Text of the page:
Capitol Hill Republicans are generally more generous bosses than Democrats, and members of Congress from rural areas typically pay staffers more than citified members of Congress.
That, believe it or not, is the word from the Congressional Management Foundation. CMI is a nonprofit outfit that, among other things, advises members of Congress on what the competition is paying for the 21,000 people who work for members, or committees, as secretaries, office managers, computer operators, legislative and press aides.
Last June the CMI sent out confidential salary questionnaires to selected workers, asking what they did, and how much they were paid for doing it.
Members of Congress are among the last absolute bosses in America. They can pay pretty much what they want (within an office budget) and hire and fire at will. Although that system seems a mite harsh, it produces a workforce that is generally excellent-if perhaps a trifle insecure.
What the survey found is that there is a very wide range of pay on Capitol Hill with GOP members paying most staffers slightly more than Democrats do.
The 178 administrative assistants responding reported earning anywhere from $21,000 to $58,000 with the average being $44,623.
The low-high range for receptionists was from $10,000 to $33,000, with the average being $14,550.
Press assistants (138 responding) said they got anywhere from $12,000 to $53,000, with the average at $24,355.
Pay for executive and personal secretaries ranged from $13,000 to $45,000 with the average $23,980.
Legislative correspondents got an average of $16,137, with pay ranging from $$8,000 to $29,000.
Caseworkers here got anywhere from $11,000 to $40,000, with the average reported at $20,271. Caseworkers in back-home district offices averaged $16,679.
Pay for office secretaries here ranged from $4,000 (one hopes that is a part-timer) to $28,000, with the average being $14,636.
Administrative assistants employed by rural Republicans averaged $45,533, AA's working for rural Democrats $45,059. AA's with Republicans representing urban areas averaged $42,864, those working for Democrats $47,306. AA's whose Republican bosses represent suburbia averaged $44,731; those with suburban Democratic bosses $41,200.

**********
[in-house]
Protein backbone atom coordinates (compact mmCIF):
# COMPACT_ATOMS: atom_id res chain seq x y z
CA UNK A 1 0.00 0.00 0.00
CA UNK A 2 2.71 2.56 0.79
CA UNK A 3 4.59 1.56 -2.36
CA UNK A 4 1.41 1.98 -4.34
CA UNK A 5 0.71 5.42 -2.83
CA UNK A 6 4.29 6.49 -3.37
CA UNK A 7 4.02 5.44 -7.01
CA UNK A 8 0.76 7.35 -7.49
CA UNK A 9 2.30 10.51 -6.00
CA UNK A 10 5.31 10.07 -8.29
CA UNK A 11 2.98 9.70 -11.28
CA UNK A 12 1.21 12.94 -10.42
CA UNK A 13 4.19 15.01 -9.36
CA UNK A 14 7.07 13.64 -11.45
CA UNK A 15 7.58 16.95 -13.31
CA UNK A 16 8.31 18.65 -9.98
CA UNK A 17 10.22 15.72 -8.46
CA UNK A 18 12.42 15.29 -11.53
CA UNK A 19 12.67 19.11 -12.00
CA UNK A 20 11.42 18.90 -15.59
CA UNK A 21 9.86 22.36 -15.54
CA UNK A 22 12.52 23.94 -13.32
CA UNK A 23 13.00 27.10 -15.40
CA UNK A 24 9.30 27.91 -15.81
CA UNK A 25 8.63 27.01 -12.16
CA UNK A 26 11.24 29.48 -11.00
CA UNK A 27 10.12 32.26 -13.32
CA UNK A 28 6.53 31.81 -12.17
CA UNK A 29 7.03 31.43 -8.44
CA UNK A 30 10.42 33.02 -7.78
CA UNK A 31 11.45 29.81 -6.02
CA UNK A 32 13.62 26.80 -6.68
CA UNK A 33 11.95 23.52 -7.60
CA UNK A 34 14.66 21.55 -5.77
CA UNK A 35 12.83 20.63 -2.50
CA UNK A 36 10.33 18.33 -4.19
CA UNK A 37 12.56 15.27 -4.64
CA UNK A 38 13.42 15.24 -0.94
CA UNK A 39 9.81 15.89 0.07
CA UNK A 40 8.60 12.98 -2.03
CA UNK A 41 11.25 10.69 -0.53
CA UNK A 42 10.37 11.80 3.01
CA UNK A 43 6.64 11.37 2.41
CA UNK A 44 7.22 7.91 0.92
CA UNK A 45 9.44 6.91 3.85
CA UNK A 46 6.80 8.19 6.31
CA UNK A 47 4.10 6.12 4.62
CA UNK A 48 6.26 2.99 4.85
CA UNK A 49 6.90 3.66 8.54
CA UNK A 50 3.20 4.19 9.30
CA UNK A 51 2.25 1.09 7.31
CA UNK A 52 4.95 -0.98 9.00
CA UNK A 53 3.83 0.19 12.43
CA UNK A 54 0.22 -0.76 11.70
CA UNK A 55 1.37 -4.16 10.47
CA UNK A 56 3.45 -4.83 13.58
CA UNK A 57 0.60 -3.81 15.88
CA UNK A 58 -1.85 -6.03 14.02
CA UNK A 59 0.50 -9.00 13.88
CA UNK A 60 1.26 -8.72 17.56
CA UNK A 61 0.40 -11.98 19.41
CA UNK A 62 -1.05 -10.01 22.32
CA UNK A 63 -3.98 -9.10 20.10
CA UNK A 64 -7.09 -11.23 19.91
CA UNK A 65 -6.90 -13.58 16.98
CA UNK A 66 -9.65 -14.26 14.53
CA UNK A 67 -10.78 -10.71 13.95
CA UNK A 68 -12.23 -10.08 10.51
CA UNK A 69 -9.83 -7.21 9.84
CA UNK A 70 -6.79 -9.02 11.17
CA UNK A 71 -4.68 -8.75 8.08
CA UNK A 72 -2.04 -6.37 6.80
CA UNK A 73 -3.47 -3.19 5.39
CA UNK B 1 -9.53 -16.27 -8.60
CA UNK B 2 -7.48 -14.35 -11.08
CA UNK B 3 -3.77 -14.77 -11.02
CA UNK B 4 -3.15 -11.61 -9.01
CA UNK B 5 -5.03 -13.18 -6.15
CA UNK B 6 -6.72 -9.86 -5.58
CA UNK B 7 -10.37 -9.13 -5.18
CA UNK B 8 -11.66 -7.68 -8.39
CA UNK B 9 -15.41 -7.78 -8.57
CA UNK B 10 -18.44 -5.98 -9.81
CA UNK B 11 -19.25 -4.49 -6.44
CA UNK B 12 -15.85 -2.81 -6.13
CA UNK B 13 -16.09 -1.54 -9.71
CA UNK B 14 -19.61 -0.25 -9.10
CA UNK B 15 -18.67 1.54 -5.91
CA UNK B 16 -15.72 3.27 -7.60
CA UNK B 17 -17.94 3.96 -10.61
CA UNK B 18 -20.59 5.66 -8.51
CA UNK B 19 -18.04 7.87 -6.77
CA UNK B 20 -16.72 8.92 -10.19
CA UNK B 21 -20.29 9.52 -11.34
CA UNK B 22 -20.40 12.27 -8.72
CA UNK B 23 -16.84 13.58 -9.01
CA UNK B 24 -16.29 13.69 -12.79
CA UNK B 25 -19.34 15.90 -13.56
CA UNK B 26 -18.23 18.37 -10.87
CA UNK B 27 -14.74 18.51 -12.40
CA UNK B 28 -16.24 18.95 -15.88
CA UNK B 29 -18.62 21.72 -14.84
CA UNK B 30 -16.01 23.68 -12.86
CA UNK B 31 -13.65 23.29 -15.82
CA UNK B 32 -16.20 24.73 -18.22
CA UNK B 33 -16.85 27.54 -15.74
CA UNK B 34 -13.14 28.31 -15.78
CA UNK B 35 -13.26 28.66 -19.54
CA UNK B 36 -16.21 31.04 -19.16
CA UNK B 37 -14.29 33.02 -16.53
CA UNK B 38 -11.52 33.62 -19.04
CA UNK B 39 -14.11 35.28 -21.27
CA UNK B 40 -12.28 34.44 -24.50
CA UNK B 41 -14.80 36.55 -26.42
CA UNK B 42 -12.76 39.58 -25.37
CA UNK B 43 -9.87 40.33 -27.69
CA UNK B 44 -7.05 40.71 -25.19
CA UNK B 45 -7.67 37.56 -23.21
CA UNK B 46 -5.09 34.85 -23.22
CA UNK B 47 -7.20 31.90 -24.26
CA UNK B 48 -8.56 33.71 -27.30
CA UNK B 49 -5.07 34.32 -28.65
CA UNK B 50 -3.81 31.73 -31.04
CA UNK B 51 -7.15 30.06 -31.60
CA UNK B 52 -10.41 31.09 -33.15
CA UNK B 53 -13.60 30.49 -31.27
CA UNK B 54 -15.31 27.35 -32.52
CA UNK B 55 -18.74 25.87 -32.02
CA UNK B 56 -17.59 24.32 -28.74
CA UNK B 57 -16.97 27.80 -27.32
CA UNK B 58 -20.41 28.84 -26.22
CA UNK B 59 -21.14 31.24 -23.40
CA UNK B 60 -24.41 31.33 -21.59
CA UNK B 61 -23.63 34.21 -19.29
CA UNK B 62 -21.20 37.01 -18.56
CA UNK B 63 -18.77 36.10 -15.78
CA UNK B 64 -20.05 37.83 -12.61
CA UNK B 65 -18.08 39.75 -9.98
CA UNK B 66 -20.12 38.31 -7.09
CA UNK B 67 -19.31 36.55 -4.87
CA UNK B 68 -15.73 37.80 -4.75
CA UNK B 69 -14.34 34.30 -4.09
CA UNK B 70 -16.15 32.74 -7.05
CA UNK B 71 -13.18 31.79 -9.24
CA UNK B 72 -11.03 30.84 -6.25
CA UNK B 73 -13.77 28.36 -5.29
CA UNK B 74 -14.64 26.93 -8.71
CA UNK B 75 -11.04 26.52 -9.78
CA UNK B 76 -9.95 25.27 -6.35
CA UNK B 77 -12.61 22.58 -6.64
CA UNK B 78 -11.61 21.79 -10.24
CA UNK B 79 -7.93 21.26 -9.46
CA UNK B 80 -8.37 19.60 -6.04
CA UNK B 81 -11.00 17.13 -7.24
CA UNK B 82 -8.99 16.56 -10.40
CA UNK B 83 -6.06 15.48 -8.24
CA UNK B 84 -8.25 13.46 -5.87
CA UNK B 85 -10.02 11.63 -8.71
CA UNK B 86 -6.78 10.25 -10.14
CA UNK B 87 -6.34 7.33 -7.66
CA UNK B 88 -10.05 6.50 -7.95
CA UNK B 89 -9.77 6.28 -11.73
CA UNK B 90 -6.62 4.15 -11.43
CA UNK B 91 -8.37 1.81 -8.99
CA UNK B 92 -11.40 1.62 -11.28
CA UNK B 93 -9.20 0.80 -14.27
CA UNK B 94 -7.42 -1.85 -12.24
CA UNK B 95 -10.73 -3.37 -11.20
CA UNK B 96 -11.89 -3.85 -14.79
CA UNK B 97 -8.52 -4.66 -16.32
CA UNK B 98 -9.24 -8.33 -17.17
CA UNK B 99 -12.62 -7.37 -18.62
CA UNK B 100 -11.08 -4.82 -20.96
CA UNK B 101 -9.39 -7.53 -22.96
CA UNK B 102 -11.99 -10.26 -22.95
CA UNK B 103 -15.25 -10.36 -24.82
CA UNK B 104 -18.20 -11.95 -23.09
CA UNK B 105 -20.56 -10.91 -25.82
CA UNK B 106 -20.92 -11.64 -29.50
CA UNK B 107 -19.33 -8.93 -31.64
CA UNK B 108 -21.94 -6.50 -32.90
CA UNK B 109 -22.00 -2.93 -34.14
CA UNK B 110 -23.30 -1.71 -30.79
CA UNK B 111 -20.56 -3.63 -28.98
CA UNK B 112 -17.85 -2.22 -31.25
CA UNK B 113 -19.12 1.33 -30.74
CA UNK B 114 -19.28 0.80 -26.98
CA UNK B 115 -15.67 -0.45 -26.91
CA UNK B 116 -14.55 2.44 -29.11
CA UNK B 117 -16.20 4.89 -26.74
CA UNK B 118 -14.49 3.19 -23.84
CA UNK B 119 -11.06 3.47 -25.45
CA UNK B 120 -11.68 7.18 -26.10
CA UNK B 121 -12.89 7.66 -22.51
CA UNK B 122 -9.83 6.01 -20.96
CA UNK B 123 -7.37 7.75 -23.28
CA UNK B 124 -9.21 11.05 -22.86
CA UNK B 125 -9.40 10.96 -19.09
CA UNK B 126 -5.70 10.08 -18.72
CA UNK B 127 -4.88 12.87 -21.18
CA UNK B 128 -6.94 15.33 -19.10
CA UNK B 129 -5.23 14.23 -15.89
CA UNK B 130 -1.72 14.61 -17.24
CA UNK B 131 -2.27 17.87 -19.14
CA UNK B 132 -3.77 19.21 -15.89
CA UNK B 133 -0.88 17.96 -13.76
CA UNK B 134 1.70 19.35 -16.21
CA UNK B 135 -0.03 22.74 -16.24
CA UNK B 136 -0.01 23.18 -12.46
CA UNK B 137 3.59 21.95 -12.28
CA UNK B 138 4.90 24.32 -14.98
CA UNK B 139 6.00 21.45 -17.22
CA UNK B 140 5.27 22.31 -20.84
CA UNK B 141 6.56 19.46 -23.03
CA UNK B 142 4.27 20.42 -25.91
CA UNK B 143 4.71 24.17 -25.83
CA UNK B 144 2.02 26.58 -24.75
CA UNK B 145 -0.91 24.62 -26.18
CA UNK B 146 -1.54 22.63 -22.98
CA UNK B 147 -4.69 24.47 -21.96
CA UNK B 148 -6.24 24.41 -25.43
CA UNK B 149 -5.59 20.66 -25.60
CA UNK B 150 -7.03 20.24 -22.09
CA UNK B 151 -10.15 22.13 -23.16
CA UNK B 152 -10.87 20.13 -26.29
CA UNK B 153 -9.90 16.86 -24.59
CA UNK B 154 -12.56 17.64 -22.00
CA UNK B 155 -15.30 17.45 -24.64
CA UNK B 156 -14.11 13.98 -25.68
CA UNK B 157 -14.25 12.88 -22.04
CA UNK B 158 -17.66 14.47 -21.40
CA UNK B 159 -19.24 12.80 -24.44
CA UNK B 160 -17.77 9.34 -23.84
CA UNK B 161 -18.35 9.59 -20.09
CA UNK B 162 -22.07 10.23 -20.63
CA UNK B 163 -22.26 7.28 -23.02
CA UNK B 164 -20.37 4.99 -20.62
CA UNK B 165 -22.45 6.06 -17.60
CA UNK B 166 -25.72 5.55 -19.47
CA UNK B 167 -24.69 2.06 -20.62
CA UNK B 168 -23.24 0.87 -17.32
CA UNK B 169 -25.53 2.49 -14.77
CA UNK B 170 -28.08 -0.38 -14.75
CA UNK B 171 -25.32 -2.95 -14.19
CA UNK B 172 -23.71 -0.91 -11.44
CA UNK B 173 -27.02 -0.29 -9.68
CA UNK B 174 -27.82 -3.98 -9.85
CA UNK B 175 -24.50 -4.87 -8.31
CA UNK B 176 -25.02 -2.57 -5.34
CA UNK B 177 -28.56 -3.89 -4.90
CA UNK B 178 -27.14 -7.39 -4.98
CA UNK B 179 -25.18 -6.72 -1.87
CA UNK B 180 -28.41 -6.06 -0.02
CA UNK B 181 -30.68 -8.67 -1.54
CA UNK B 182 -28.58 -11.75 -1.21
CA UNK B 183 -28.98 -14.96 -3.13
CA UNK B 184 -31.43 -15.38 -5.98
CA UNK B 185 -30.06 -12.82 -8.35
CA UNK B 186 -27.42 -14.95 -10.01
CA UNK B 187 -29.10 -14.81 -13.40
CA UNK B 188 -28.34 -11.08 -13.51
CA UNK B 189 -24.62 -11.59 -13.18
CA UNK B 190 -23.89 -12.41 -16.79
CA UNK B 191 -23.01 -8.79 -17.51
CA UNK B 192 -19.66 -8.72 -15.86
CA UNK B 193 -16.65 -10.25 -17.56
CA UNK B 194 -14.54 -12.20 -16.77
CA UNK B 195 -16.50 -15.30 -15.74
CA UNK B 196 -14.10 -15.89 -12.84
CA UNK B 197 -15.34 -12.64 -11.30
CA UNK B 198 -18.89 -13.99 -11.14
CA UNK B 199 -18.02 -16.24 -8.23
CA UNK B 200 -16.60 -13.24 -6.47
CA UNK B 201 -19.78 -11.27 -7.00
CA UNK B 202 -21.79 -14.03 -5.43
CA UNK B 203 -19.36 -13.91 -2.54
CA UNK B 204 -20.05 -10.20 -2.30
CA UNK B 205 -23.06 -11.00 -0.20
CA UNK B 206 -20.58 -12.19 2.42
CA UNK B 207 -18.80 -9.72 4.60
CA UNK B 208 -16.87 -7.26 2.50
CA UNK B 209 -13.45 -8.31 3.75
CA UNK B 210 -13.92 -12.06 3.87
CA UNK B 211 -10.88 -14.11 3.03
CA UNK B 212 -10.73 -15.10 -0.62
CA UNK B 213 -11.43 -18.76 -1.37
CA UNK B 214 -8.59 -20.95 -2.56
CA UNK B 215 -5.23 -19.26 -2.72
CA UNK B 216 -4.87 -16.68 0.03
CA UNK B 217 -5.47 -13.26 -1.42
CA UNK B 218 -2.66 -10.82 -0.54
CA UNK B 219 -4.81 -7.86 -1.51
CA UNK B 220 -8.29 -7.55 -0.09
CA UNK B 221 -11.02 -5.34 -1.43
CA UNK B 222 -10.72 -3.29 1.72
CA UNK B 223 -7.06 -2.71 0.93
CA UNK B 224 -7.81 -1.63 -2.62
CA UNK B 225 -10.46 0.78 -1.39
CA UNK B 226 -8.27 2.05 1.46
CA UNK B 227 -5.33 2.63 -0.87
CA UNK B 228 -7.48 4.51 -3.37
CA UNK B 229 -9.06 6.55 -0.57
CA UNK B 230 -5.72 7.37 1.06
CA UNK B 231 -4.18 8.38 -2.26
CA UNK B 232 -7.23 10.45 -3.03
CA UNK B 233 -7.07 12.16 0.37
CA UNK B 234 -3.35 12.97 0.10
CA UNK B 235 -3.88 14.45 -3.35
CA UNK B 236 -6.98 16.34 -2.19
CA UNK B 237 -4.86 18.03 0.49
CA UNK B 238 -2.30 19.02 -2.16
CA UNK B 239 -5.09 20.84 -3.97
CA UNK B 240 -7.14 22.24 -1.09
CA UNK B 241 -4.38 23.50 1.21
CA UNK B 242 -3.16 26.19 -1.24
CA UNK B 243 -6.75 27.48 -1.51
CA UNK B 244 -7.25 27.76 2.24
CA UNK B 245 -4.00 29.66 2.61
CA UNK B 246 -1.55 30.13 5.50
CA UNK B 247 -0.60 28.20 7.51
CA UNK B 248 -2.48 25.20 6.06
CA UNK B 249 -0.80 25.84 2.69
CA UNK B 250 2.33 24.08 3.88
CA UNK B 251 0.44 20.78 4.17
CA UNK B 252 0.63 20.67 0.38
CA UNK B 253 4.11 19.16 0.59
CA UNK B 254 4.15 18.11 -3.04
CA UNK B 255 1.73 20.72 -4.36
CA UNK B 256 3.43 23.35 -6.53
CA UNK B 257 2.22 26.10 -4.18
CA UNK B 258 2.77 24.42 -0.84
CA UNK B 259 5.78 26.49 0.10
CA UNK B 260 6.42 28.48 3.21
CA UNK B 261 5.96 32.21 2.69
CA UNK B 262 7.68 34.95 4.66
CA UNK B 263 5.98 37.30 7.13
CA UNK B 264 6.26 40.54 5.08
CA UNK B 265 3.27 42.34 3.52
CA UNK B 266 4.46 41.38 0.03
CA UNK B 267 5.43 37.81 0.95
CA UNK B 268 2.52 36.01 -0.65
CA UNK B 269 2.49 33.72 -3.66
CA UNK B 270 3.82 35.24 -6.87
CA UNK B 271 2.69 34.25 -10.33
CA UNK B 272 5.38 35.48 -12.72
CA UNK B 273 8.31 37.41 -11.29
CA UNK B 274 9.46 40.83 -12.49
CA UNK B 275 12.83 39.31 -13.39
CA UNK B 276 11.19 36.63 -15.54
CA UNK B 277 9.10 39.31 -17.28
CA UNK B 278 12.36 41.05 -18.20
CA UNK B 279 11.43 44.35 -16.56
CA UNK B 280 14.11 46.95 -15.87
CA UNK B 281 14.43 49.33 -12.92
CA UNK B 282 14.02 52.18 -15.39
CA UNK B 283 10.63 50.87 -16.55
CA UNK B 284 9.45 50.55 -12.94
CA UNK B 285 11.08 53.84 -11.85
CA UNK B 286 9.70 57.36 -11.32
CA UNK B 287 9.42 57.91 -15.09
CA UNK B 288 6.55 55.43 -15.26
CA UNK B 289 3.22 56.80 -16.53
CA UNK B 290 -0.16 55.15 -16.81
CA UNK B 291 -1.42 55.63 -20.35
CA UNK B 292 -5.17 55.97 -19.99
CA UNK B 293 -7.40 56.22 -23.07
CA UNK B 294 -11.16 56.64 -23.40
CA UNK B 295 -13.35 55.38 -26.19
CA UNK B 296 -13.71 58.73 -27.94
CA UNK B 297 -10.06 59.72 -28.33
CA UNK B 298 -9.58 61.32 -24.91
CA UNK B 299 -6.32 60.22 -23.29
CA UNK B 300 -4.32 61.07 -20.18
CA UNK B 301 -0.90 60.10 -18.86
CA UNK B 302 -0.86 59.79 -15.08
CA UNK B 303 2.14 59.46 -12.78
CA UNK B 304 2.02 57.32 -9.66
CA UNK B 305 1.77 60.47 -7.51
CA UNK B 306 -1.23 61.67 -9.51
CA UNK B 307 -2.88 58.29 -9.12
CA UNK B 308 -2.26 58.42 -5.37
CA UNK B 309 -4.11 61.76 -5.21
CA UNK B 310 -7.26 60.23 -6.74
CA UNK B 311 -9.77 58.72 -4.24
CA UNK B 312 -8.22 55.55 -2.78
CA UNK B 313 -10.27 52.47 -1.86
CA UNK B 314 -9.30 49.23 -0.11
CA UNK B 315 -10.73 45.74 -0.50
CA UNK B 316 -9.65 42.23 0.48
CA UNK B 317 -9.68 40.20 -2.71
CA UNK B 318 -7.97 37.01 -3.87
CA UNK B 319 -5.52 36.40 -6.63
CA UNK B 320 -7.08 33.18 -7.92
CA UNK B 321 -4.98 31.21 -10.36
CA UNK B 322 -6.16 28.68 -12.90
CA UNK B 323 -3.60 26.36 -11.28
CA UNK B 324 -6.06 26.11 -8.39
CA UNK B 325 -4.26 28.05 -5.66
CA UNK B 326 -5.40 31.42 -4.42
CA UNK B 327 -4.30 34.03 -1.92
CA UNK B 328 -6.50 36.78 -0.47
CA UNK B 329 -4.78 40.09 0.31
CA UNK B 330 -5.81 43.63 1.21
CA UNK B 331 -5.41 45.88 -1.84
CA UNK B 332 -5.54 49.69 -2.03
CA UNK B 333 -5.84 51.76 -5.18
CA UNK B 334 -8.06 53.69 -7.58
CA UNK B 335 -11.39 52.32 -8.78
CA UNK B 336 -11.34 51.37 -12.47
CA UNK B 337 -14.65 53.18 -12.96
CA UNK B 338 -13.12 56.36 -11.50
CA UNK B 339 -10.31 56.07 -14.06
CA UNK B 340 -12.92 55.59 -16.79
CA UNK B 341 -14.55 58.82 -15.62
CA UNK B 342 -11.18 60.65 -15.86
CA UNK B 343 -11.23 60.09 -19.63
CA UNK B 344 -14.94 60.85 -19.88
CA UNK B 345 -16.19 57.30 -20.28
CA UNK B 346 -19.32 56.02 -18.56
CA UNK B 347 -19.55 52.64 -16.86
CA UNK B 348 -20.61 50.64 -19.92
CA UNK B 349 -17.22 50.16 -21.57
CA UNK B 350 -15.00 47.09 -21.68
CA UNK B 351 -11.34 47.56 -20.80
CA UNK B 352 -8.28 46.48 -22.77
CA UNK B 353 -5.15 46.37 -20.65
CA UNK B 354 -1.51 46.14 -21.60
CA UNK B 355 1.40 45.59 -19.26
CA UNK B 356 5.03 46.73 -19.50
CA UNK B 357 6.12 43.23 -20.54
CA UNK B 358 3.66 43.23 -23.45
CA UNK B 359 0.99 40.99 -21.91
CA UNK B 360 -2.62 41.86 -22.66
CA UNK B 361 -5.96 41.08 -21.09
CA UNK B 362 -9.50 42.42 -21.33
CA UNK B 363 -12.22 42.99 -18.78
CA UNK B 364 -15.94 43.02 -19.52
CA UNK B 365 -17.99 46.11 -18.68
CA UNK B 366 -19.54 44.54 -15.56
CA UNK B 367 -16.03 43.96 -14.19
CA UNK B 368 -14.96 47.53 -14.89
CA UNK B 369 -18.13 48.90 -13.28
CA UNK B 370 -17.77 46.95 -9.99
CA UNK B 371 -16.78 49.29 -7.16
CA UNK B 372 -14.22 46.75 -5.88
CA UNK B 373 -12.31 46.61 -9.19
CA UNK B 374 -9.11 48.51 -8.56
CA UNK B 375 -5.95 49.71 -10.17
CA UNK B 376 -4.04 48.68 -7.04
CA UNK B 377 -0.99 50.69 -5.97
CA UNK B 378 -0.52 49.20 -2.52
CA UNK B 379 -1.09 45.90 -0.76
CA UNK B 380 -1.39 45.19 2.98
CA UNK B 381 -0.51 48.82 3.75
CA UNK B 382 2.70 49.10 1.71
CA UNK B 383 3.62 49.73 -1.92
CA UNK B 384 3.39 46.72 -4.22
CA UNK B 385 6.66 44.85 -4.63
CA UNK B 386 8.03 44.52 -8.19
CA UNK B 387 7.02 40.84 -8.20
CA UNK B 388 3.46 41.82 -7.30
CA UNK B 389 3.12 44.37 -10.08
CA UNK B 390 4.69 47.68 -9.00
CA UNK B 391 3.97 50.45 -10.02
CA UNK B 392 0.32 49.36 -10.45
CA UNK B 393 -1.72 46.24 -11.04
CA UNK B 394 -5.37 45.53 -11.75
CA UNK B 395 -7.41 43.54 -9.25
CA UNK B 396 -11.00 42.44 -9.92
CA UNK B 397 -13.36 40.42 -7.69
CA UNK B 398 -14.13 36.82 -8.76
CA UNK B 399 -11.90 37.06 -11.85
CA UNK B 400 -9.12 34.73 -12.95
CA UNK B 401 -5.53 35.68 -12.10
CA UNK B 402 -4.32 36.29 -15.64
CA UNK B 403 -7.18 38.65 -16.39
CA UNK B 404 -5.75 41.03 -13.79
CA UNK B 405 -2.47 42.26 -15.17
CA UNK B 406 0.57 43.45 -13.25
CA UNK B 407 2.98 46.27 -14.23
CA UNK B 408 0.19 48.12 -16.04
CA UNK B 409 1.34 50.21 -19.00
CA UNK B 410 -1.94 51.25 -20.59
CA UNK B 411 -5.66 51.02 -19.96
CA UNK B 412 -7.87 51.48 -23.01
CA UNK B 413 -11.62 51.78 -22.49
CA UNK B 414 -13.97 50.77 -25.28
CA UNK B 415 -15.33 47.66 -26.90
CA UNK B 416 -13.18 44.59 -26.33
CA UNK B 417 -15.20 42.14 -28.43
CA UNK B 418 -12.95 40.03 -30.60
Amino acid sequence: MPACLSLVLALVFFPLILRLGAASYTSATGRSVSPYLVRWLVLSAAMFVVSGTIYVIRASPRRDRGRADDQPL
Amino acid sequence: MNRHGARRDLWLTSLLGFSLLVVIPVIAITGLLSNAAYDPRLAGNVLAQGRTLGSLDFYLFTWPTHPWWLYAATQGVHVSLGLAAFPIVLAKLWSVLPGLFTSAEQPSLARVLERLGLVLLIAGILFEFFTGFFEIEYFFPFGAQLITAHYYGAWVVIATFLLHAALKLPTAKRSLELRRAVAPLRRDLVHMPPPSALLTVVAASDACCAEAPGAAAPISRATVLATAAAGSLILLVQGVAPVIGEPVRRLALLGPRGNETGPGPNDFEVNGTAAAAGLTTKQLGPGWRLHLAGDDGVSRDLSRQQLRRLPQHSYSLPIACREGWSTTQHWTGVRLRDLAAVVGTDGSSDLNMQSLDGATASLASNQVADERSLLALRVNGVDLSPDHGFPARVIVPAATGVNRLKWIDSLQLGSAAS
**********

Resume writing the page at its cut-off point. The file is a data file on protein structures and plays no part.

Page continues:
Pay Raises: The 4 percent pay raise approved last week for blue collar workers here will be retroactive to Oct. 17. Pay data collected by the government indicated that the 22,000 skilled craft and trade workers should have gotten a 6 percent catchup-with-industry raise.
But Congress put a 4 percent ceiling on their pay increases. The raise brings the average blue collar (wage board) federal salary here to just over $17,800, compared with $26,000 for the average white collar civil servant in Washington.
Retirement Age: Administration officials are considering a variety of options to save the federal retirement system money. One of them, still in the idea stage, is to raise the retirement age for government employes.
Civil servants can now retire at age 55, after 30 years service, and qualify for immediate annuities equal to 56 percent of their high three-year salary average. Government statistics show that more than half of all federal employes retire before age 60. In the private sector, they say, only 7 percent of workers retire before they are 60.
One way to save the federal retirement system money would be to require people to work and pay into the system longer. Federal employes now pay 7 percent of gross salary into the fund. The government says the average person gets it all back within 18 months of retirement.
One thing being discussed at the Office of Personnel Management is to raise the government retirement age to 63. Workers who retired early would take a 3 percent annuity reduction for each year under age 63. Other options, and other retirement ages, are also being considered. Nothing has been formally proposed to the White House (where a cabinet committee would have to approve it). If the White House okayed a new, higher retirement age, Congress would have to approve that.